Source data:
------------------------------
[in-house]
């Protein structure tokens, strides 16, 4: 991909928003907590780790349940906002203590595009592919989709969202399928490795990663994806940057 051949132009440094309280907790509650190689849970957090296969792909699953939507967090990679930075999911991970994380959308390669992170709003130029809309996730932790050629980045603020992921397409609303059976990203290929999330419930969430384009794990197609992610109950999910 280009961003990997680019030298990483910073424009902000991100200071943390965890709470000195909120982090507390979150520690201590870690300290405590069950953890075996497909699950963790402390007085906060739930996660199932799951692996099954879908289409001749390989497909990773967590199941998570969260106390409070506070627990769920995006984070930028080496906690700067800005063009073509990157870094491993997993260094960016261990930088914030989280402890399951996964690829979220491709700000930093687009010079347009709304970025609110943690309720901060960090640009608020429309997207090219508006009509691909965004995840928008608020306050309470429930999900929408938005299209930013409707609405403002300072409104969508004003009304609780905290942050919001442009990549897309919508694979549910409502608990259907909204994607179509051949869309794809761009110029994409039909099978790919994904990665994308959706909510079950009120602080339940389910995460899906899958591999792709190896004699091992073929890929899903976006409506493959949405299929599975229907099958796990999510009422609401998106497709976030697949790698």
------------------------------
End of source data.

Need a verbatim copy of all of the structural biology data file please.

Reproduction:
[in-house]
């Protein structure tokens, strides 16, 4: 991909928003907590780790349940906002203590595009592919989709969202399928490795990663994806940057 051949132009440094309280907790509650190689849970957090296969792909699953939507967090990679930075999911991970994380959308390669992170709003130029809309996730932790050629980045603020992921397409609303059976990203290929999330419930969430384009794990197609992610109950999910 280009961003990997680019030298990483910073424009902000991100200071943390965890709470000195909120982090507390979150520690201590870690300290405590069950953890075996497909699950963790402390007085906060739930996660199932799951692996099954879908289409001749390989497909990773967590199941998570969260106390409070506070627990769920995006984070930028080496906690700067800005063009073509990157870094491993997993260094960016261990930088914030989280402890399951996964690829979220491709700000930093687009010079347009709304970025609110943690309720901060960090640009608020429309997207090219508006009509691909965004995840928008608020306050309470429930999900929408938005299209930013409707609405403002300072409104969508004003009304609780905290942050919001442009990549897309919508694979549910409502608990259907909204994607179509051949869309794809761009110029994409039909099978790919994904990665994308959706909510079950009120602080339940389910995460899906899958591999792709190896004699091992073929890929899903976006409506493959949405299929599975229907099958796990999510009422609401998106497709976030697949790698």